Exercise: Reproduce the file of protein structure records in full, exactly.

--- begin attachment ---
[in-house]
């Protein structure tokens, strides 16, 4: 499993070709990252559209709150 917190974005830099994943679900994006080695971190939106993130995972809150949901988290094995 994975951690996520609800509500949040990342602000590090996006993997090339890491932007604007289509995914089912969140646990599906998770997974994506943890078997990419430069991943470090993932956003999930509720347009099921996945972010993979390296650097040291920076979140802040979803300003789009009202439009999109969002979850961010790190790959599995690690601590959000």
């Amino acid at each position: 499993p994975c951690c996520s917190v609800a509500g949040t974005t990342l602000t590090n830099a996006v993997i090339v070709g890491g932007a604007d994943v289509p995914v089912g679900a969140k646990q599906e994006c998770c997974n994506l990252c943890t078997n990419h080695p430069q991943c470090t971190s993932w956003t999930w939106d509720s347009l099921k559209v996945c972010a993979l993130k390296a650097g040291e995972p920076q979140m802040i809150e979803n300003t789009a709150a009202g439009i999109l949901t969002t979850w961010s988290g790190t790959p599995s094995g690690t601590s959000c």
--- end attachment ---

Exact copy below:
[in-house]
């Protein structure tokens, strides 16, 4: 499993070709990252559209709150 917190974005830099994943679900994006080695971190939106993130995972809150949901988290094995 994975951690996520609800509500949040990342602000590090996006993997090339890491932007604007289509995914089912969140646990599906998770997974994506943890078997990419430069991943470090993932956003999930509720347009099921996945972010993979390296650097040291920076979140802040979803300003789009009202439009999109969002979850961010790190790959599995690690601590959000």
């Amino acid at each position: 499993p994975c951690c996520s917190v609800a509500g949040t974005t990342l602000t590090n830099a996006v993997i090339v070709g890491g932007a604007d994943v289509p995914v089912g679900a969140k646990q599906e994006c998770c997974n994506l990252c943890t078997n990419h080695p430069q991943c470090t971190s993932w956003t999930w939106d509720s347009l099921k559209v996945c972010a993979l993130k390296a650097g040291e995972p920076q979140m802040i809150e979803n300003t789009a709150a009202g439009i999109l949901t969002t979850w961010s988290g790190t790959p599995s094995g690690t601590s959000c």